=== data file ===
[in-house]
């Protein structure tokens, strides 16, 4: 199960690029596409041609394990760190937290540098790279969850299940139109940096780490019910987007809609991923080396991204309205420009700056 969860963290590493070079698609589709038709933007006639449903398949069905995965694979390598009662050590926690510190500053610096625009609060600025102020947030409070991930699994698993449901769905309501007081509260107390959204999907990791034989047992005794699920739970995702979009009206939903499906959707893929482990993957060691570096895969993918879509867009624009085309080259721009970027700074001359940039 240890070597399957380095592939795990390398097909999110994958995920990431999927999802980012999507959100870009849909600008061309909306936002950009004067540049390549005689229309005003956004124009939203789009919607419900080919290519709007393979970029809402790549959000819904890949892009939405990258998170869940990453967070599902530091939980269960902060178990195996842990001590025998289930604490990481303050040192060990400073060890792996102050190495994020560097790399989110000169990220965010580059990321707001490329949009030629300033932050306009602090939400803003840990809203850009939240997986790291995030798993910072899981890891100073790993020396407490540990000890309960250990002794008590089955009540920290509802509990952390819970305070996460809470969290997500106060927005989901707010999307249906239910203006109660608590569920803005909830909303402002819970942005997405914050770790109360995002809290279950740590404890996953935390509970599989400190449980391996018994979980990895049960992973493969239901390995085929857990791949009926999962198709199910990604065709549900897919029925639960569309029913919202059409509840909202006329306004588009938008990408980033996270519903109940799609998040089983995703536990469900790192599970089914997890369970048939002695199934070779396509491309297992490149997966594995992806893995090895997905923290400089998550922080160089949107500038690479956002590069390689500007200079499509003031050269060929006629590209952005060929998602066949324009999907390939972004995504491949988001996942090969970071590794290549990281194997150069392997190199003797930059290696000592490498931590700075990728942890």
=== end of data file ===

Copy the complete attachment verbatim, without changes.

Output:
[in-house]
């Protein structure tokens, strides 16, 4: 199960690029596409041609394990760190937290540098790279969850299940139109940096780490019910987007809609991923080396991204309205420009700056 969860963290590493070079698609589709038709933007006639449903398949069905995965694979390598009662050590926690510190500053610096625009609060600025102020947030409070991930699994698993449901769905309501007081509260107390959204999907990791034989047992005794699920739970995702979009009206939903499906959707893929482990993957060691570096895969993918879509867009624009085309080259721009970027700074001359940039 240890070597399957380095592939795990390398097909999110994958995920990431999927999802980012999507959100870009849909600008061309909306936002950009004067540049390549005689229309005003956004124009939203789009919607419900080919290519709007393979970029809402790549959000819904890949892009939405990258998170869940990453967070599902530091939980269960902060178990195996842990001590025998289930604490990481303050040192060990400073060890792996102050190495994020560097790399989110000169990220965010580059990321707001490329949009030629300033932050306009602090939400803003840990809203850009939240997986790291995030798993910072899981890891100073790993020396407490540990000890309960250990002794008590089955009540920290509802509990952390819970305070996460809470969290997500106060927005989901707010999307249906239910203006109660608590569920803005909830909303402002819970942005997405914050770790109360995002809290279950740590404890996953935390509970599989400190449980391996018994979980990895049960992973493969239901390995085929857990791949009926999962198709199910990604065709549900897919029925639960569309029913919202059409509840909202006329306004588009938008990408980033996270519903109940799609998040089983995703536990469900790192599970089914997890369970048939002695199934070779396509491309297992490149997966594995992806893995090895997905923290400089998550922080160089949107500038690479956002590069390689500007200079499509003031050269060929006629590209952005060929998602066949324009999907390939972004995504491949988001996942090969970071590794290549990281194997150069392997190199003797930059290696000592490498931590700075990728942890």